In October, he was arrested for complaining that Communists were hijacking the revolution. He was put on trial in December, charged with treason and sentenced to 20 years in prison. Fidel himself testified against Matos for seven and a half hours. Other liberals and non-Communist rebels would follow the trail to jail.
Through the decades, imprisoning of so-called counter-revolutionaries mounted into the thousands. Other dissident Cubans, deemed “anti-social elements,” “scum” and “worms” were tossed in jail. Just being homosexual was a crime. Neighborhood spies, dubbed Committees for the Defense of the Revolution kept an eye on everybody.
Hostilities between the United States and Cuba, which included American attempts to kill Castro, the CIA’s organization of an exile invasion that failed at the Bay of Pigs and finally, a crisis over placement of Soviet missiles on the island, provided ready justification for repeated crackdowns on suspected dissidents.
Castro’s systematic repression produced its own Alexander Solzhenitsyn: Armando Valladares, a poet jailed for 22 years because he refused to put an “I’m with Fidel” sign on his desk at work. He described the horrors of Castro’s jails in his book “Against All Hope.” He detailed abuse and torture at the hands of guards, of being forced to eat other people’s excrement and being cooped up into “drawer cells” in which multiple prisoners were confined in a tiny space and not allowed to go to the bathroom.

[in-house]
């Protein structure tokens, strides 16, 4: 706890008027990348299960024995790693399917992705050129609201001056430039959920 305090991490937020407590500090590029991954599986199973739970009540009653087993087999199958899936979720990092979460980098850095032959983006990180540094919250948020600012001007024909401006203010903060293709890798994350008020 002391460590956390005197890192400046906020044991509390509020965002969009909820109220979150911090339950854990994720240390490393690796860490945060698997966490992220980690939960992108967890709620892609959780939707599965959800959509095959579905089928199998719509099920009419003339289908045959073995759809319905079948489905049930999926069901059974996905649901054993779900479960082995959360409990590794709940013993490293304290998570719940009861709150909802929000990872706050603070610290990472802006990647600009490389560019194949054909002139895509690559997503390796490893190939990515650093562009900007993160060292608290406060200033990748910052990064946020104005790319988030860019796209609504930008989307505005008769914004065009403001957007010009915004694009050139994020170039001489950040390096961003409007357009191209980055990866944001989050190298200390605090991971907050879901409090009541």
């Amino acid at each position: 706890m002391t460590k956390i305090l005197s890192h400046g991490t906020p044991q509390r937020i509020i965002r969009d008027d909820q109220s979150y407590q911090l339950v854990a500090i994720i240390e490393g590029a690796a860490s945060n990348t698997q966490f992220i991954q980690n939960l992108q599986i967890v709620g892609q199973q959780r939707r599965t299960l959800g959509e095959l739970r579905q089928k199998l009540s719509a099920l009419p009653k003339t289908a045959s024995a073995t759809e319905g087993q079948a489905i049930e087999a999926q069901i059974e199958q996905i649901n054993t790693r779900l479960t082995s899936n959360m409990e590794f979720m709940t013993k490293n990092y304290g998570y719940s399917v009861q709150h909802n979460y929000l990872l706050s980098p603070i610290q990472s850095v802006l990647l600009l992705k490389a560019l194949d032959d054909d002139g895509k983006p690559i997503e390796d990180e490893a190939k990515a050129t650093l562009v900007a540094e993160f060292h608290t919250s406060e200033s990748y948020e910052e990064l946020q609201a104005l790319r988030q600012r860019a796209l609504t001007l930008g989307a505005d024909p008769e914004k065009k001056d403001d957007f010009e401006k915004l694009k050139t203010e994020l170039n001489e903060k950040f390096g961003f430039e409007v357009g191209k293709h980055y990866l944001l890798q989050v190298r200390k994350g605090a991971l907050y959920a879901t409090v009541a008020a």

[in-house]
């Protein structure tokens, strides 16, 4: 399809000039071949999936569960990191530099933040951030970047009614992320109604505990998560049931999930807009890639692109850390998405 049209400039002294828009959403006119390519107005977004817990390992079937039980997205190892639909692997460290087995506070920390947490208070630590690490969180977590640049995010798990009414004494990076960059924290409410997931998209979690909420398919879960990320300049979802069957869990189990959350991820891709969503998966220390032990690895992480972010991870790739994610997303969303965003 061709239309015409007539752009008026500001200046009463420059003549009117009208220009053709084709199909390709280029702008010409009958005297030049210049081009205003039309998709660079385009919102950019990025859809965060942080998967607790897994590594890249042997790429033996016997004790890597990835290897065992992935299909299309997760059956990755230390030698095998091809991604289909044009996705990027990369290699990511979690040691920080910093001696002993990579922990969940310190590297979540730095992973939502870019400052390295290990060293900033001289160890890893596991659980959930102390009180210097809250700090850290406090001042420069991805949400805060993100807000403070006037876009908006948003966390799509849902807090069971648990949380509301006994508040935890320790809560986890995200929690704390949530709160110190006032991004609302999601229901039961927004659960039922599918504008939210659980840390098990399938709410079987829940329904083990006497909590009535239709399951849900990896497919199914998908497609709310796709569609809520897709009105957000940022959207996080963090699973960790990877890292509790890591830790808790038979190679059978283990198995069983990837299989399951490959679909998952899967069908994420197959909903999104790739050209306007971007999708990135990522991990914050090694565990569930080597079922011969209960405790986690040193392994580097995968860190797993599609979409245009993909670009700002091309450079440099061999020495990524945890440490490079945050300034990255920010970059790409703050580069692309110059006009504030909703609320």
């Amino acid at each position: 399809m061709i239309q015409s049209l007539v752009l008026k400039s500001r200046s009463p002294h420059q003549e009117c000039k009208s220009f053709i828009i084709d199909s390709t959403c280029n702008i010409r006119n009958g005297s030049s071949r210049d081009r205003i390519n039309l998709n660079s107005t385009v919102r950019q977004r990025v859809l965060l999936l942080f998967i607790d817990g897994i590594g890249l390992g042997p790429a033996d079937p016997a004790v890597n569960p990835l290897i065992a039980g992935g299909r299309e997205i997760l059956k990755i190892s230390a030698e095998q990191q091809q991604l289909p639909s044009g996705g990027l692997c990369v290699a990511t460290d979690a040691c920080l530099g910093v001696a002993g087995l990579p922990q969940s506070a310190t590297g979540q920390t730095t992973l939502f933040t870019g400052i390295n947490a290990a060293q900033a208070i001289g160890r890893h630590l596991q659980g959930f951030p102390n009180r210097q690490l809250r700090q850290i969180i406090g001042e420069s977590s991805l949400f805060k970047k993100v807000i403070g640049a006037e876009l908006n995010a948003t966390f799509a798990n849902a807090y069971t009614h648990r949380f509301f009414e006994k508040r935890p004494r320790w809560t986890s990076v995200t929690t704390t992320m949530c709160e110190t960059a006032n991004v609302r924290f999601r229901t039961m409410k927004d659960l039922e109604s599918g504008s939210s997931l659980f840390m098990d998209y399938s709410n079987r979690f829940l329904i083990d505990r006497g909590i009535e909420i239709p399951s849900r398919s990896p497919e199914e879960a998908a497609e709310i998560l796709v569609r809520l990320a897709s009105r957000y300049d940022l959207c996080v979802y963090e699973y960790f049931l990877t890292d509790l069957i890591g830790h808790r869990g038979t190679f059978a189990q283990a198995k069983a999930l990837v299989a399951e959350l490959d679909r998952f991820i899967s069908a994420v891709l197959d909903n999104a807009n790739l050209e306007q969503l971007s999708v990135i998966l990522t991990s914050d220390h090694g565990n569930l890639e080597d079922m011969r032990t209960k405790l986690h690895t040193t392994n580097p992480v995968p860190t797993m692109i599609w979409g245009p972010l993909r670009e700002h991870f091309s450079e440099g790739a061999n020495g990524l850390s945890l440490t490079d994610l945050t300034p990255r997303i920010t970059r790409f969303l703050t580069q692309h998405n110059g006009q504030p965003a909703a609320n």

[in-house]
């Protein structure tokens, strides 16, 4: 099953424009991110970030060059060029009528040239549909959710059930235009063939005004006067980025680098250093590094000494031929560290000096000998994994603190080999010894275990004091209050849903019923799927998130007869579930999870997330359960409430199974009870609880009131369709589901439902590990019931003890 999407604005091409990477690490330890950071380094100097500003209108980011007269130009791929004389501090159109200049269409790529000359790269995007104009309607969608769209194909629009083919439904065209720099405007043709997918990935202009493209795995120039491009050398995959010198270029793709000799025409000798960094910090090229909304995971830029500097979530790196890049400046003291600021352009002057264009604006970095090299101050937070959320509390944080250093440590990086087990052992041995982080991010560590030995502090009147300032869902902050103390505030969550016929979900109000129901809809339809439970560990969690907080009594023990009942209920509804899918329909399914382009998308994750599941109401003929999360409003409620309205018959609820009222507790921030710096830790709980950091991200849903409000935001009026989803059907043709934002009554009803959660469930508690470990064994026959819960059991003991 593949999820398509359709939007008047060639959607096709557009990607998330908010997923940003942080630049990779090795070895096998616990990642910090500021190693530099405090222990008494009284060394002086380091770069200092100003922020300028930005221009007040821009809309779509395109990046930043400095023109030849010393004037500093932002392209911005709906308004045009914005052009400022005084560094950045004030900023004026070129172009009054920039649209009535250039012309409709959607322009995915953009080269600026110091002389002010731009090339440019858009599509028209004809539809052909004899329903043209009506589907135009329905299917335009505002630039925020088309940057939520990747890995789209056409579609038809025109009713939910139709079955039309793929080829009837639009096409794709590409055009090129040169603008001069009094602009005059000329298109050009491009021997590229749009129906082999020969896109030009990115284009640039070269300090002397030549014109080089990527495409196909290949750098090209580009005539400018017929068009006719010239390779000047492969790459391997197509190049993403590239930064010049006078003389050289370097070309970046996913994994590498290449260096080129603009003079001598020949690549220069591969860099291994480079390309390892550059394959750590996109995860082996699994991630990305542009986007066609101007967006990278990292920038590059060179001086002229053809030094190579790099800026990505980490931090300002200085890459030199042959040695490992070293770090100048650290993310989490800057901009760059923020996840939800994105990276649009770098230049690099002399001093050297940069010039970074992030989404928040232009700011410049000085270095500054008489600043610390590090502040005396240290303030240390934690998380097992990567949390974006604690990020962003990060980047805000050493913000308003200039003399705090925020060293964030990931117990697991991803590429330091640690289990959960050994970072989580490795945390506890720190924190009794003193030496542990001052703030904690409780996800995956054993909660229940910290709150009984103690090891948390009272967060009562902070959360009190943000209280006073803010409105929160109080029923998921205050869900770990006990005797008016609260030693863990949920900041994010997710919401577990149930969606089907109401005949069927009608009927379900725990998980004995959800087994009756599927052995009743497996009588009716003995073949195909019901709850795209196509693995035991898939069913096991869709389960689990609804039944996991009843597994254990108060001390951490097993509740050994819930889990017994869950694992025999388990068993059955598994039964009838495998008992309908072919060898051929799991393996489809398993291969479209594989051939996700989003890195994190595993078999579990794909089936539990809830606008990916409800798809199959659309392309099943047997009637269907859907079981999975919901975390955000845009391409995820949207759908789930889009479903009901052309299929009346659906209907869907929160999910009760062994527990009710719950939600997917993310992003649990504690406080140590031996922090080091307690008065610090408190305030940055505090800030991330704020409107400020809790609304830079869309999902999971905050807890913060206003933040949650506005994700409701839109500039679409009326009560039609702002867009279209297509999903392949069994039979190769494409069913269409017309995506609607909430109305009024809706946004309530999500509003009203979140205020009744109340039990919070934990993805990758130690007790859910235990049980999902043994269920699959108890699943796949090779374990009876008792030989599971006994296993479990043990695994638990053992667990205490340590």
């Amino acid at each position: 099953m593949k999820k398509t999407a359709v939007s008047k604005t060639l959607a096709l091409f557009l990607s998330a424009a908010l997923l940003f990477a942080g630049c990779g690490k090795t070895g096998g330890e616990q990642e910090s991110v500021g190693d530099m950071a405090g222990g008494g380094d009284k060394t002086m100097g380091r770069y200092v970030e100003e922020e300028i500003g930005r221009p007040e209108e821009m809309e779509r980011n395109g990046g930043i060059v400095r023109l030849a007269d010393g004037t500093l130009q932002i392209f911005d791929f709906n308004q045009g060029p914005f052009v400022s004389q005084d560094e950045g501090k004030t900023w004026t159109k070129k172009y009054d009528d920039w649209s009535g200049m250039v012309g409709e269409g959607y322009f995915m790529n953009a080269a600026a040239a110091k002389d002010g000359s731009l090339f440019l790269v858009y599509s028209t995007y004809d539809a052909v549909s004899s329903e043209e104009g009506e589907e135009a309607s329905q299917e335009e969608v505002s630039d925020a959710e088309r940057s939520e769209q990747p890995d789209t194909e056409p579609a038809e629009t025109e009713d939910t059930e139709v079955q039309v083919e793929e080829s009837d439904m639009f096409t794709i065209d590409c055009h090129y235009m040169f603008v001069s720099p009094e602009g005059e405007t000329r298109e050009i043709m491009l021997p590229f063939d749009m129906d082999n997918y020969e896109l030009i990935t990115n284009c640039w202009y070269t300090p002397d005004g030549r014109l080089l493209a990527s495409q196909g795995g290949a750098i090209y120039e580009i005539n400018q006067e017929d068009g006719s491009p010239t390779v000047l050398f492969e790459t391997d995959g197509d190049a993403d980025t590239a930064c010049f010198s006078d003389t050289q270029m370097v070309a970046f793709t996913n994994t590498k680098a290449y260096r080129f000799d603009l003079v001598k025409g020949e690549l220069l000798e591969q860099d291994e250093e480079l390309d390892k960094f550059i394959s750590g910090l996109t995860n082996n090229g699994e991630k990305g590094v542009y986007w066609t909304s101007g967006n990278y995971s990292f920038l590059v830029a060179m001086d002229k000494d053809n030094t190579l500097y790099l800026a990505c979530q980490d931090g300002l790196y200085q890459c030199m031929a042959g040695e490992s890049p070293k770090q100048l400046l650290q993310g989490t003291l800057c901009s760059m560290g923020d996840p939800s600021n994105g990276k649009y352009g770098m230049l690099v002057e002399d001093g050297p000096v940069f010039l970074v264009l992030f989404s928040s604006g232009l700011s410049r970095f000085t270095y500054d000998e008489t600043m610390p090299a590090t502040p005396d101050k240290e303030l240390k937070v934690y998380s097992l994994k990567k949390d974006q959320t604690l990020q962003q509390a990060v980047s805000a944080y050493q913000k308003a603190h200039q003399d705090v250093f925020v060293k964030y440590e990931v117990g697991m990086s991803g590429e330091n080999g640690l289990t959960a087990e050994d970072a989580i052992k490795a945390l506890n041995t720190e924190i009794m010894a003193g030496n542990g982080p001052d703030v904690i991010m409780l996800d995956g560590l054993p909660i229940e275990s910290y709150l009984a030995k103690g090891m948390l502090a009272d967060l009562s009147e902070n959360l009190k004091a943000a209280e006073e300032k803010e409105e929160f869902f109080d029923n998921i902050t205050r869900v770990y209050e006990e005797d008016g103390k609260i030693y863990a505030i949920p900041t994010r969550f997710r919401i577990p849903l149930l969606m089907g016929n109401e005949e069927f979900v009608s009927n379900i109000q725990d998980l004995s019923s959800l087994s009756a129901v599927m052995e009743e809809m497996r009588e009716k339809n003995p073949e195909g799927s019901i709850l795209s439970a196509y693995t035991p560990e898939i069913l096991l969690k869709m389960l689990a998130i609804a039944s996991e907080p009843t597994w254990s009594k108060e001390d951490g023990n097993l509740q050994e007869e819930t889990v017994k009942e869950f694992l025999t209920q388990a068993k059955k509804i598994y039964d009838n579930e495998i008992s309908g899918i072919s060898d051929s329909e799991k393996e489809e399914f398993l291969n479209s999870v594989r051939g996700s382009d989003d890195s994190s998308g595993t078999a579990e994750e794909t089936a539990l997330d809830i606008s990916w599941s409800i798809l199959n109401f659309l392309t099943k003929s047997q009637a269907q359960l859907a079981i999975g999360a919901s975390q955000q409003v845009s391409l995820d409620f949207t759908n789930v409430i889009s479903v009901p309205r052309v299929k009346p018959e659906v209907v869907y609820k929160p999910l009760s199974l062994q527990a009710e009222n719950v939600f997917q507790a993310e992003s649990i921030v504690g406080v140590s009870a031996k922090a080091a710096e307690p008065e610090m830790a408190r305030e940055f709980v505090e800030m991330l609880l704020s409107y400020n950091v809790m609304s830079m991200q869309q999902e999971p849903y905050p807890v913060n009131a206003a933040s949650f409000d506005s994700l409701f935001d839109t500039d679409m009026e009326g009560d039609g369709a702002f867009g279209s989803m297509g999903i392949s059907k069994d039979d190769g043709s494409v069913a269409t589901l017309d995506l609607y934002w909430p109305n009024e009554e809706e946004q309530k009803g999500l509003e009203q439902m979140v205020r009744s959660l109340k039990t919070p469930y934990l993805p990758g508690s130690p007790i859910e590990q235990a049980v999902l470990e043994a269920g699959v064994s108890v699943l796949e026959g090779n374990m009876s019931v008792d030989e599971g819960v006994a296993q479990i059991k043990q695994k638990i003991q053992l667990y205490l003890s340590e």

Yet, many Cubans—and not just the rich who fled Cuba in the early 1960s—were uneasy. Periodically, Cubans undertook mass efforts to escape. In 1980, 150,000 traveled by boat across the Florida Straits, which had long functioned as a watery Berlin Wall, to escape to the US.
Few current accounts of Fidel’s domination of Cuba focus on the disasters he visited on Cuba’s economy, but there were plenty. He quickly embraced the Stalinist idea of squeezing wealth from farm and labor to fuel rapid industrialization. Agricultural prices were repressed, as were salaries. Castro tried to stimulate sugar production by forcing brigades of amateur cane cutters into the fields. This increased production for a while, but soon, the dislocation of forced labor was more trouble than it was worth. A failed 1970 sugar harvest spelled the end of this lunatic experiment.
Food rationing was eternal; consumer goods scarce.
The enforced savings by paying low wages provided funds for a welfare state, a huge government administration, health care and education and a big army. It didn’t provide a workable economy. Cuba depended on Soviet largesse, especially for fuel as well as military equipment. Cuba traded sugar, nickel, and citrus for Soviet oil, wheat, chemicals, and machinery. Problems were blamed on the US economic embargo.
When I visited Havana in 1985, I looked to buy some oranges and papayas, two ubiquitous homegrown tropical staples. The city’s central market was empty of produce. Goods from the farms were going to the Warsaw Pact to pay for Ladas.
For Moscow, Soviet generosity paid off politically. When, in 1968, the Red Army invaded Czechoslovakia, Castro supported it, to the horror of many of his admirers. Once seen as an alternative to heavy handed Soviet control of its satellites, Fidel was on board with it. The romance of the bearded revolutionary came to an end.
In 1990, Mikhail Gorbachev pulled the plug on Soviet aid and Cuba’s economy nosedived. In Orwellian fashion, Castro dubbed the ensuing period of hunger and stagnation the “Special Period.” Cuba needed another patron, and eventually found one: Venezuela, which sold oil cheaply to Cuba.